EGU General Assembly 2021
© Author(s) 2023. This work is distributed under
the Creative Commons Attribution 4.0 License.

How (not) to quantify hydrological changes using lacustrine carbonates? 

Ola Kwiecien1 and Jeremy McCormack2
Ola Kwiecien and Jeremy McCormack
  • 1Departament of Geography and Environmental Sciences, Northumbria University (
  • 2Max Planck Institute for Evolutionary Anthropology, Department of Human Evolution (

Lakes are sensitive to climate change and their sedimentary components play a pivotal role as environmental recorders. In the past, lacustrine carbonates have been utilized in a number of studies attempting at a quantitative reconstruction of rainfall and/or precipitation-evaporation changes based on the biogenic or bulk carbonate δ18O signature. While these studies are built on sound theoretical grounds of mass balance and kinetic isotopic fractionation, the challenge often overlooked is the mineralogically mixed nature of carbonates comprising the bulk.

We report a case study from Lake Van, the world’s largest alkaline lake. Our time series comprising ca. 140 ka documents not only changing proportions of surface water calcite and aragonite, but also diagenetic bottom-water dolomite and, for the first time in Lake Van, early diagenetic bottom-water aragonite. Importantly, in the Lake Van profile primary and early diagenetic carbonates (in particular aragonite) are concurrent rather than mutually exclusive. A comprehensive comparison of the δ18O and δ13C compositions of singled out water column, biogenic (ostracod valves) and diagenetic carbonates shows, that each of the fractions forms a distinctive cluster characteristic for the depth and timing of their formation. Also, the differences between δ18O values of concurrent deep-water carbonate phases exceed what is expected from mineral-specific fractionation. Our data suggest that, an uncritical and unchecked application of the isotopic composition of the bulk carbonate fraction in quantitative climate reconstructions can severely compromise the results. We also advocate that, among different carbonate fractions in Lake Van, monospecific biogenic samples most faithfully reflect the oxygen isotopic composition of the lake water contemporaneous to their deposition, while the carbon composition of biogenic samples is additionally influenced by the organism microhabitat.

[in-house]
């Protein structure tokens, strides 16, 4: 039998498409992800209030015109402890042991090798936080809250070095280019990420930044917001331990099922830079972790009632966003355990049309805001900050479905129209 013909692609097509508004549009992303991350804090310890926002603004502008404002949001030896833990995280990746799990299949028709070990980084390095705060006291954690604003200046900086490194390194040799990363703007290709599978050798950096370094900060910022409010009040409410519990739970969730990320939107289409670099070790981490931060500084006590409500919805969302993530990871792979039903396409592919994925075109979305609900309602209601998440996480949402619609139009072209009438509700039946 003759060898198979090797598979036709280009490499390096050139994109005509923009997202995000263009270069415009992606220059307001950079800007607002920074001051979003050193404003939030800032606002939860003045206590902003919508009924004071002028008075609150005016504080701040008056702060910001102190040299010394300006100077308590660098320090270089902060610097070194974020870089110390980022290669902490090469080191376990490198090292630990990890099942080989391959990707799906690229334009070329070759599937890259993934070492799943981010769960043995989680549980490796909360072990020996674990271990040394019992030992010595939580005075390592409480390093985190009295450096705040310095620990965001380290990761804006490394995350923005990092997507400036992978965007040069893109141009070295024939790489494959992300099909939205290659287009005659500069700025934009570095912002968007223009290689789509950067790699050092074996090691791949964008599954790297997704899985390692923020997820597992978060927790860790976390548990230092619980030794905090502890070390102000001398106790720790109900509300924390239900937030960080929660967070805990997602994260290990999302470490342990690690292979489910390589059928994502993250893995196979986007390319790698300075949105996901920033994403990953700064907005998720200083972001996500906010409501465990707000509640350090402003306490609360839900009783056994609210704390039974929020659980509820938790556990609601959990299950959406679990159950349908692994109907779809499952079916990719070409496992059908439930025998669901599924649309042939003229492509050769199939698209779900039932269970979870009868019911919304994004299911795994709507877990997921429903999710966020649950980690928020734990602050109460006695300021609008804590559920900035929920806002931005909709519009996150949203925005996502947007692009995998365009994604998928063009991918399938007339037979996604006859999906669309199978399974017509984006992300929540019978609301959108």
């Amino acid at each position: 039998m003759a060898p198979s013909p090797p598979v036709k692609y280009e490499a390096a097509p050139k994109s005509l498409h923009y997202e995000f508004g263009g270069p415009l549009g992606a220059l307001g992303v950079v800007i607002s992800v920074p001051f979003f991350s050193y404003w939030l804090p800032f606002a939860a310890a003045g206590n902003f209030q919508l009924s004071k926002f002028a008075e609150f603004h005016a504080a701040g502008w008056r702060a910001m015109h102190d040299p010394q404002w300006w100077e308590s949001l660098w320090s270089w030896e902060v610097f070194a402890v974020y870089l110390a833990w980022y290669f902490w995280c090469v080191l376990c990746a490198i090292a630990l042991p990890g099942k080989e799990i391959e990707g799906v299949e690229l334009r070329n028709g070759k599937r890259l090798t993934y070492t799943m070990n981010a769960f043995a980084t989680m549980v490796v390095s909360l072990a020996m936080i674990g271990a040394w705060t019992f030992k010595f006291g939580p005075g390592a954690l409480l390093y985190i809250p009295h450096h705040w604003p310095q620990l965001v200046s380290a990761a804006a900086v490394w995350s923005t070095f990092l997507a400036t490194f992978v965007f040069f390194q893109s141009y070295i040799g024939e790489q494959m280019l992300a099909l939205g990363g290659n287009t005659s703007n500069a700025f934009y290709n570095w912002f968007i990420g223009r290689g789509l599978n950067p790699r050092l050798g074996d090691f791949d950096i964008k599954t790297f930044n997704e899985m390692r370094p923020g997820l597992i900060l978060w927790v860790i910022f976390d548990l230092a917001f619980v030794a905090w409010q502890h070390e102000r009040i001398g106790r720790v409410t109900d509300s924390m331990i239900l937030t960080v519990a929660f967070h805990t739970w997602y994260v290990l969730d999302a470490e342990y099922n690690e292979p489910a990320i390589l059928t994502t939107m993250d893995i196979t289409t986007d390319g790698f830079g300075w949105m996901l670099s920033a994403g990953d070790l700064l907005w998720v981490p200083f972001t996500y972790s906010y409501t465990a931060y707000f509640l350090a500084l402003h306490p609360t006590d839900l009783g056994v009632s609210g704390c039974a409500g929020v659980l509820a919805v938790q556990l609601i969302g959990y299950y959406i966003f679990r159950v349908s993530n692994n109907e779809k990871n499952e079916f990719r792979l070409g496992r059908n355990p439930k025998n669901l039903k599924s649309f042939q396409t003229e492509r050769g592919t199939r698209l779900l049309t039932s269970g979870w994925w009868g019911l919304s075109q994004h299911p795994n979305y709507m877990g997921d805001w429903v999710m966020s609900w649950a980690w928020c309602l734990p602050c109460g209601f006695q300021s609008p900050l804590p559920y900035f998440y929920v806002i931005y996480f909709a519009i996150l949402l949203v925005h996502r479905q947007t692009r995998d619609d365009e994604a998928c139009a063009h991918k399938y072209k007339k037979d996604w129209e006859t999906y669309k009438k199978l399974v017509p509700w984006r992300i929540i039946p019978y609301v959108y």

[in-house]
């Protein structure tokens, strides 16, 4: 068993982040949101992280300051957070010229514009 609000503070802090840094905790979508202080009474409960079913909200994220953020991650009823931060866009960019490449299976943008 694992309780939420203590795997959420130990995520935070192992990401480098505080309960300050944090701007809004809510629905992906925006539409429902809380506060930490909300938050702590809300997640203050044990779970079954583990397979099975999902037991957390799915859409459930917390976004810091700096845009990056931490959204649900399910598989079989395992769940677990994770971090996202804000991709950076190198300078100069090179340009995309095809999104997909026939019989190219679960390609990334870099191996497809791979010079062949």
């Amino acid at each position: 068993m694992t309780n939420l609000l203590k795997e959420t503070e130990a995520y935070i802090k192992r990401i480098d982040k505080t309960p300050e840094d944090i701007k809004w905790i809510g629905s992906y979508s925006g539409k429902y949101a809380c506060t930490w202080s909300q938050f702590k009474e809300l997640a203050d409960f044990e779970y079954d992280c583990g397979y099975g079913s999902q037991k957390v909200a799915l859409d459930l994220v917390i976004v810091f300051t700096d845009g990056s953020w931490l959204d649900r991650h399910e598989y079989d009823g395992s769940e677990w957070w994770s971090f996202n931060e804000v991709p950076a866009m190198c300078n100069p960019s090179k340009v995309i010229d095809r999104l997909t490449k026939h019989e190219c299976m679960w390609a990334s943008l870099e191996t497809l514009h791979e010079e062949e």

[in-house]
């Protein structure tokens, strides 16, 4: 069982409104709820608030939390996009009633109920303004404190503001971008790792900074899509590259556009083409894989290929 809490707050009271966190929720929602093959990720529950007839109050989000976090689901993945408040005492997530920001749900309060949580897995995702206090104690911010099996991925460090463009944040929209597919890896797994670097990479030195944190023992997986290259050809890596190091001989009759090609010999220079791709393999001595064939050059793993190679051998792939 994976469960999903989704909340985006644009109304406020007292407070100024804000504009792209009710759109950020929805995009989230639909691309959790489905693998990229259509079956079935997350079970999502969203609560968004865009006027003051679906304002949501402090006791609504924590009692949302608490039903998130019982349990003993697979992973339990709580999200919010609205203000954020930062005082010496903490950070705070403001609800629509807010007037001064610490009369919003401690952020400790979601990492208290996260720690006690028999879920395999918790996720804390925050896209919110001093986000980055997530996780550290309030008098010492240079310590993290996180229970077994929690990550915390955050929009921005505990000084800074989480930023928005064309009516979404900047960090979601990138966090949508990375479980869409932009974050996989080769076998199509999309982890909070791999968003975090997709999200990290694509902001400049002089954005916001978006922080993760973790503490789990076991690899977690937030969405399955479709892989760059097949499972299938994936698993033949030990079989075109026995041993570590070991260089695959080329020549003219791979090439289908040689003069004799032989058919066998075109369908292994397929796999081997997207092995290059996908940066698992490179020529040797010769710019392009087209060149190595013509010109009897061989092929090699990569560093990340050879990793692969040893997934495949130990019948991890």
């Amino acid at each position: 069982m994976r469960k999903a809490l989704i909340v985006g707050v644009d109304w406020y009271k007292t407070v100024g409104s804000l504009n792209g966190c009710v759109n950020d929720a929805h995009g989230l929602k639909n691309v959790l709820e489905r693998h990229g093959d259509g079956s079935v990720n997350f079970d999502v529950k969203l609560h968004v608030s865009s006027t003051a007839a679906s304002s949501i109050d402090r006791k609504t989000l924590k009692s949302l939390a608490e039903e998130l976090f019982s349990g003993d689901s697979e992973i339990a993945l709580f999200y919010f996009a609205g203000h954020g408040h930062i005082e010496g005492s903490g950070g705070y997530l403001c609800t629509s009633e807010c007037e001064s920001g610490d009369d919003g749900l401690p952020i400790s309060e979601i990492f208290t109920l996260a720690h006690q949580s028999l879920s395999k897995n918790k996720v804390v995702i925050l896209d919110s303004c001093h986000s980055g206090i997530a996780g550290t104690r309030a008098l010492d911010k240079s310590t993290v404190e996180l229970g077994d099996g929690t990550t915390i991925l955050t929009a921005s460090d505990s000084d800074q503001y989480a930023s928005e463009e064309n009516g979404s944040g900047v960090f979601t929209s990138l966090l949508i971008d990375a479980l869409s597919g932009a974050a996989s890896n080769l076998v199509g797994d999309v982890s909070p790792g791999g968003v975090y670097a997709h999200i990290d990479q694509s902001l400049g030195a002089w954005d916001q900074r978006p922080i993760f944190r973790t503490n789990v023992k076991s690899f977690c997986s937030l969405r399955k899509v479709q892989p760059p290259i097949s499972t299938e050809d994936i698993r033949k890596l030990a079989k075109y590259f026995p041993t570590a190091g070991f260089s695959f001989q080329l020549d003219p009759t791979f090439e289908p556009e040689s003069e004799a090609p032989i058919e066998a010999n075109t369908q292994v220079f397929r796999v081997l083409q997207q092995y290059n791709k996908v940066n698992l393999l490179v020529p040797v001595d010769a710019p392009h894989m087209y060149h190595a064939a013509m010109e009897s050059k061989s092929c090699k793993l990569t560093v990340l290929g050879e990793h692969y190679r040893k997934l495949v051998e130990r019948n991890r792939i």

How to cite: Kwiecien, O. and McCormack, J.: How (not) to quantify hydrological changes using lacustrine carbonates? , EGU General Assembly 2021, online, 19–30 Apr 2021, EGU21-10262,, 2021.


Display file